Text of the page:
When hard work is lazy

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FearI once asked someone who had worked incredibly hard, and reached a measure of success, how he did it.  What motivated him day after day to work so hard?  It was an honest question.  I was a young adult, and he was a role model.

“Fear,” he said.

He was a man of few words—one of the reasons I respected him so much.

That was probably twenty-five years ago, but I’ve been wrestling with that response ever since.  If we’re going to talk about human potential, I think we have to also talk about fear.  It’s kind of a big deal.  It is a motivator, no doubt: fear of failure, embarrassment, unemployment, poverty, hunger, loss of status, whatever.

Fear works.  I’ve seen it.  Heck, I’ve used it–to motivate myself as well as others.  But is it really effective?  If we’re talking about bringing out our best, if we’re talking about reaching our ultimate potential—becoming the best we can be—is fear a healthy motivational tool?

After a quarter century of reflection, I think I’ve come to a solid conclusion.  While fear may get me out of bed and to work on time, it most certainly does not help me once I’m there.  In fact, I’ve found that fear actually hinders my performance.  I’m not alone in this.

Studies have shown that fear effectively shuts down the parts of our brains responsible for creativity and problem solving.  Fear increases cortisol, the stress hormone secreted by the adrenal glands, to prepare the body to fight or flee.  Cortisol raises blood sugar levels, blood pressure, lowers the immune response, and over time, reduces bone density and increases belly fat–which has been linked to higher incidences of heart disease.

So it’s clear that using fear is not a healthy long-term approach to motivation.  But what about in the short-term?  Can fear give us that kick we may need to get over the hump?

The answer to that depends entirely on the nature of the hump.  If said hump is a straight forward black and white problem with a known solution requiring only mindless activity for success—then yes, fear has been shown to be very effective.  Getting out of bed, dressed, in the car and to work or class—is a good example of this sort of problem.  So is running for your life.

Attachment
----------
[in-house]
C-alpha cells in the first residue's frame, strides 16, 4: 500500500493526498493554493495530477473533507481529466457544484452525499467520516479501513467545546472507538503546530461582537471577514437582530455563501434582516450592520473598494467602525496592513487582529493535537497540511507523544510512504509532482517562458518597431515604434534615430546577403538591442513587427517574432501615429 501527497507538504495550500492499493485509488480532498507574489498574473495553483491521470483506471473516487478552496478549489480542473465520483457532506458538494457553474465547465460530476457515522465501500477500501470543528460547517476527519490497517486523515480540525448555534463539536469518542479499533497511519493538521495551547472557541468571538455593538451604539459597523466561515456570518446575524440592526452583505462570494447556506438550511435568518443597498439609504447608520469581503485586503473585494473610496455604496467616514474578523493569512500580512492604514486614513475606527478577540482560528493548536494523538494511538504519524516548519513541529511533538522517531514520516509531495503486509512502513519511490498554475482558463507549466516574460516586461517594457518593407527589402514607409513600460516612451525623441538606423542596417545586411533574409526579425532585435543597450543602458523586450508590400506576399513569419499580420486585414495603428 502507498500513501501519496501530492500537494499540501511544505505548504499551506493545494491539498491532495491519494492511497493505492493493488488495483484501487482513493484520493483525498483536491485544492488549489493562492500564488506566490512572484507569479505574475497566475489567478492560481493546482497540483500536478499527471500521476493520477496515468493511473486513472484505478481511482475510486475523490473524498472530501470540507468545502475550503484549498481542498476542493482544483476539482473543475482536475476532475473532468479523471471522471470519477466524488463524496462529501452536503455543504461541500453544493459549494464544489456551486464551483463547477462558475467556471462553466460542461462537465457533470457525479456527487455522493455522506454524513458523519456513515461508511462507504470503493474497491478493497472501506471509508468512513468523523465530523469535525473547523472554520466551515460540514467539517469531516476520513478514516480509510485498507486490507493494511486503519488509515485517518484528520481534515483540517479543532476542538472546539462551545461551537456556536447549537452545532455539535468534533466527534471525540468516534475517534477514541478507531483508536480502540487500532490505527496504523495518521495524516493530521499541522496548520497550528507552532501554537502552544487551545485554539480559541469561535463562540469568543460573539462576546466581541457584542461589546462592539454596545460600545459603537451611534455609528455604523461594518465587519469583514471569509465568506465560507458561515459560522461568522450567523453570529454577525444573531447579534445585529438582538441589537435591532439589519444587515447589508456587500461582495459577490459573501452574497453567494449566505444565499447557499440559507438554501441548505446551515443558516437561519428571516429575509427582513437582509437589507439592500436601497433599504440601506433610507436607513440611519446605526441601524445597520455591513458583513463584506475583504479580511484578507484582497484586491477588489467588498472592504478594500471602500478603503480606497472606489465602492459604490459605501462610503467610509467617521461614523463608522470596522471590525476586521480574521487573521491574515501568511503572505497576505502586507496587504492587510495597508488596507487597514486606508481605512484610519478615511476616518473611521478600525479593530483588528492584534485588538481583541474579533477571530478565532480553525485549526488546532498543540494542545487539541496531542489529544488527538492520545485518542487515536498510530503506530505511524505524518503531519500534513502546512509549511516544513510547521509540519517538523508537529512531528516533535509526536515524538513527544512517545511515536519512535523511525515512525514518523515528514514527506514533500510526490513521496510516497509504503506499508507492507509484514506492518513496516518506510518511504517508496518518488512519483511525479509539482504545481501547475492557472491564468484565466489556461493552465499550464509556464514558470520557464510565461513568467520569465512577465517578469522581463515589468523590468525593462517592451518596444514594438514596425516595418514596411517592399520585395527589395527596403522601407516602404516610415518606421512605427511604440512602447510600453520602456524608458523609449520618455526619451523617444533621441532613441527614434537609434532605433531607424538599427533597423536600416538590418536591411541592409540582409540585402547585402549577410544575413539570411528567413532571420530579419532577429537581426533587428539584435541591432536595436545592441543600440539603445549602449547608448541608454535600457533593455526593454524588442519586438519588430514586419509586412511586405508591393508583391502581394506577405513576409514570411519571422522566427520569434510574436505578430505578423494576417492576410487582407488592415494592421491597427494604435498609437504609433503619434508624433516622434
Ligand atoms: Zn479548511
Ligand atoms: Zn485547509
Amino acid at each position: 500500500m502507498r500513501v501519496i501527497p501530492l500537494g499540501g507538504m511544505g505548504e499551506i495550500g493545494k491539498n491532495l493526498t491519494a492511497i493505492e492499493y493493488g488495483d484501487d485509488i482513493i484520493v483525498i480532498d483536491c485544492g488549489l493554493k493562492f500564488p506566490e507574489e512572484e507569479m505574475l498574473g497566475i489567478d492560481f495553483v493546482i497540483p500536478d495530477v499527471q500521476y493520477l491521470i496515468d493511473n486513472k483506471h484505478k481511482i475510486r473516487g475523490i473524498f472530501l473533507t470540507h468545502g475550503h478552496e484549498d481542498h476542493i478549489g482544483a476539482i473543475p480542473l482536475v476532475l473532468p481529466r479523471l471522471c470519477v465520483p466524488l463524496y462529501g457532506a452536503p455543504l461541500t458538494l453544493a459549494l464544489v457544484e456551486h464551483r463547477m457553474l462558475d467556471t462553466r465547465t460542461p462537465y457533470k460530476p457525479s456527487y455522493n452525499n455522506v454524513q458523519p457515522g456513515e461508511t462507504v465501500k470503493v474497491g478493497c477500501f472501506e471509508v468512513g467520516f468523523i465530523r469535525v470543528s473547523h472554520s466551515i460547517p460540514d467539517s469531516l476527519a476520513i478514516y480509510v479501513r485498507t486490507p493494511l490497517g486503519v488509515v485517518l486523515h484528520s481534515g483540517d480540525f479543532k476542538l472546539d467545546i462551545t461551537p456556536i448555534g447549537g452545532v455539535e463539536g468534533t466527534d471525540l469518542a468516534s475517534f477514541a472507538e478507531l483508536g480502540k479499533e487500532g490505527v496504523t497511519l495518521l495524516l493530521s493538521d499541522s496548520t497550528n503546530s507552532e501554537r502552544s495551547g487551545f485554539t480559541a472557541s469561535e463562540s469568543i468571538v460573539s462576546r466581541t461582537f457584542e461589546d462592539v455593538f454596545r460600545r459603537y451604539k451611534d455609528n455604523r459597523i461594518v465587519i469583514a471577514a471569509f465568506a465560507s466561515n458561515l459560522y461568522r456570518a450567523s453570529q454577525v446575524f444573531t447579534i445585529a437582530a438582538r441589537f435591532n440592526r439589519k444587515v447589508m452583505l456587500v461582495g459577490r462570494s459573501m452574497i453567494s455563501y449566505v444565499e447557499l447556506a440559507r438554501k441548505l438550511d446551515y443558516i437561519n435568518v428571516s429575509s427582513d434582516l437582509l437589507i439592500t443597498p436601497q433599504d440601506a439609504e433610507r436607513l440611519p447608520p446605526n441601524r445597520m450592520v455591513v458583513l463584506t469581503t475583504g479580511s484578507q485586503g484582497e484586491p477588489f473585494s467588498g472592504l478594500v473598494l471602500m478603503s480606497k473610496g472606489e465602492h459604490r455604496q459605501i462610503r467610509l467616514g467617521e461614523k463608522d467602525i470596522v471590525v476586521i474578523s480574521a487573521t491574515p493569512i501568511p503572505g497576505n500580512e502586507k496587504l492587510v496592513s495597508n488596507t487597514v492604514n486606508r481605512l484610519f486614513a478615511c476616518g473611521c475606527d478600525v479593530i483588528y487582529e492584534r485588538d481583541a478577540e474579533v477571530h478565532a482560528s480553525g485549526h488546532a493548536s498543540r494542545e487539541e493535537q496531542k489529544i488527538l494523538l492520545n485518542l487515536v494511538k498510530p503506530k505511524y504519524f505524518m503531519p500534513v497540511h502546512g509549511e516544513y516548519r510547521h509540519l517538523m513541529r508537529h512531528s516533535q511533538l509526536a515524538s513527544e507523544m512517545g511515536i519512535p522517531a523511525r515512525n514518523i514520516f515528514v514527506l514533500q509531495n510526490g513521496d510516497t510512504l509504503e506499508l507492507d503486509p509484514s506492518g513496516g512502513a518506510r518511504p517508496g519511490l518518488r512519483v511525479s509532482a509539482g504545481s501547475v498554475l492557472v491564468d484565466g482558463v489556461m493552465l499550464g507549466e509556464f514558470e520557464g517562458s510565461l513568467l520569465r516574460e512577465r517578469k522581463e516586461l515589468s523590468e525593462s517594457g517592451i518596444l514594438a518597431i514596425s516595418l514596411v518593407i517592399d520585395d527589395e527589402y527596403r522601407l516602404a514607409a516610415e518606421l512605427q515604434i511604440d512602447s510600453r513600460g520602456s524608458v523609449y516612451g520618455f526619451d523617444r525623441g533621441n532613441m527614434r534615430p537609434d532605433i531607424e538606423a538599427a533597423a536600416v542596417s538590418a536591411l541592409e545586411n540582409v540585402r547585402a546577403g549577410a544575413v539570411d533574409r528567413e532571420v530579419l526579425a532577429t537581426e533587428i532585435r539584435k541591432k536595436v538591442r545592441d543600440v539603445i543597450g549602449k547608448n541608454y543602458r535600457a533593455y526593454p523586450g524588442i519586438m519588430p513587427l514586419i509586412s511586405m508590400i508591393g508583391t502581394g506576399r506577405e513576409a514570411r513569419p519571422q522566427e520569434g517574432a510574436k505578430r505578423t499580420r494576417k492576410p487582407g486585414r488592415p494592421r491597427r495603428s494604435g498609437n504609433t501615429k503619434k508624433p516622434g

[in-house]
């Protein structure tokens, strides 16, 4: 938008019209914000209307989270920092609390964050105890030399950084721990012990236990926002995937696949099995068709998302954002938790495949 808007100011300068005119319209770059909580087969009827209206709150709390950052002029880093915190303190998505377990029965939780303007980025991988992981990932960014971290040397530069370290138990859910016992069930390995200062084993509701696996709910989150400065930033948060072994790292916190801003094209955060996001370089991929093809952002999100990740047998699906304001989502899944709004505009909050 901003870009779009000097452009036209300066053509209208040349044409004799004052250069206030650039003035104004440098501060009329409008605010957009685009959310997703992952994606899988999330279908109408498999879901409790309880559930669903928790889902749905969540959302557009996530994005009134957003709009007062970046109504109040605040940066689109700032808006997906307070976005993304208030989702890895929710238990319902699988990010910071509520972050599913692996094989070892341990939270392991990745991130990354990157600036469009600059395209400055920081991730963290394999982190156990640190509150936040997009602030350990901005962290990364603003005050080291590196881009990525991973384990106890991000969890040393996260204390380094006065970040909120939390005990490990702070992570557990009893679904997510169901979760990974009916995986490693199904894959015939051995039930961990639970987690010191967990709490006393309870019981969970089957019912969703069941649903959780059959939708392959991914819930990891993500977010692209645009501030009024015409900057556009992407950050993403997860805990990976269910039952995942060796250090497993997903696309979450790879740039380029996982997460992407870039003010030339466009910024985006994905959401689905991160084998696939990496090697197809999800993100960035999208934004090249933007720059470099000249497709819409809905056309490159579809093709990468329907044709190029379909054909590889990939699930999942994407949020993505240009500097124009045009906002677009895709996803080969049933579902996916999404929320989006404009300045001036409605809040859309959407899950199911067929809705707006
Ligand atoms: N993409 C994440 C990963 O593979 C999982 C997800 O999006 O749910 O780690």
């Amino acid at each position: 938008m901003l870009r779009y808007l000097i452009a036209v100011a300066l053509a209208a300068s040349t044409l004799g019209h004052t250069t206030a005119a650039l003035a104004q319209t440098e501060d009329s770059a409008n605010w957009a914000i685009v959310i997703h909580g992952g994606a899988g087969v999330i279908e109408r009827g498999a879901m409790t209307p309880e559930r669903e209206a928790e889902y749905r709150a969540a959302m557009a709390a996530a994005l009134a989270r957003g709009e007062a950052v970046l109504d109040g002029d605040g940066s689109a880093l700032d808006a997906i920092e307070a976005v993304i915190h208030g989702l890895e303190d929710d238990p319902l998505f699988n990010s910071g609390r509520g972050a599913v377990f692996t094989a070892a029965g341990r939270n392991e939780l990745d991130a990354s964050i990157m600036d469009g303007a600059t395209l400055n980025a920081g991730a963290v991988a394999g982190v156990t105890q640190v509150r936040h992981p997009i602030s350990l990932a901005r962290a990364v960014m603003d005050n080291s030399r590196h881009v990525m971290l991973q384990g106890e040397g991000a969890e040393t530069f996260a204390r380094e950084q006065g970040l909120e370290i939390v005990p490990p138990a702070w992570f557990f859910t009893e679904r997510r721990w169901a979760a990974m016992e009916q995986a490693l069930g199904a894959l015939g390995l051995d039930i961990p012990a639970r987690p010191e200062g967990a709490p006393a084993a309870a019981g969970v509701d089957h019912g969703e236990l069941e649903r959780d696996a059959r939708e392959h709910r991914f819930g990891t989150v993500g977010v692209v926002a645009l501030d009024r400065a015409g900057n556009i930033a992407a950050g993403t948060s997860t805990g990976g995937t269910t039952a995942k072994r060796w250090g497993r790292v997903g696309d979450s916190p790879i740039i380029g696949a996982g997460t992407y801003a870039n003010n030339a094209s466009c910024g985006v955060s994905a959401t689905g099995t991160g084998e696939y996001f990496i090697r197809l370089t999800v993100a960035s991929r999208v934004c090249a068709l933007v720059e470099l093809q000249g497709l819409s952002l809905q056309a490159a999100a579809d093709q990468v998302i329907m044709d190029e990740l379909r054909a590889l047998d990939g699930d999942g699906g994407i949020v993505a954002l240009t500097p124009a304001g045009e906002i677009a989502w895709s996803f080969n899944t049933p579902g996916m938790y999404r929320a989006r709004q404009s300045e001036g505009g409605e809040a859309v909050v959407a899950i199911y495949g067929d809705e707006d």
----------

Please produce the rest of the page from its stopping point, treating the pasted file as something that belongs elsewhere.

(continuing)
If however, one needs access to his higher order thinking skills— analysis, creativity, problem solving—fear is actually a huge hindrance.  The issue isn’t so much that fear prevents us from thinking straight—it actually stimulates our brains to think too straight.  By increasing fight or flight hormones, fear actually severely limits our ability to work our way through problems for which there are no obvious solutions.  If we don’t see the answer right away, right in front of us, fear does not broaden our vision giving us the ability to find hidden pieces of the puzzle—instead, it narrows it and focuses in on the problem.  Which, again, is great if there’s a lion bearing down on you, but not so great if there is an angry customer in your face.

To use a tired cliché, fear does not help us to “think outside the box.”  Instead, it shrinks the box.

While fear may fuel survival, it does not fuel success.  At least not the kind of success that leads to a life well lived.  Without fear, we free our brains to be more positive, engaged, creative, energetic, resilient and productive.

To be clear, fear is an emotional response that absolutely serves a purpose.  The thing to remember and guard against however, is that fear is also habit forming.  Many today have fallen into a lazy trap in thinking that the adrenaline kick we get from fear is worth it if it gets us moving.  If it gets us moving, it will often keep us moving.  If it’s fear that keeps us moving, that often looks and feels like hard work.  Hard work is something we value as a key component of success.  So, in a sense, fear is also something that has come to be valued.

When my role model twenty-five years ago told me that fear motivated him, not once did I ever consider him weak for it.  Quite the opposite.

But I’d like to offer another perspective.  Hard work, if motivated by fear, is lazy.  While fear can stimulate hard work, it absolutely cannot stimulate smart work.  Today’s problems are complicated and complex, and we need more than simple hard work to succeed.  We need smart work.

And fear will not get us there.

Photo Credit: Logan Brumm Photography and Design via Compfight cc

One Comment

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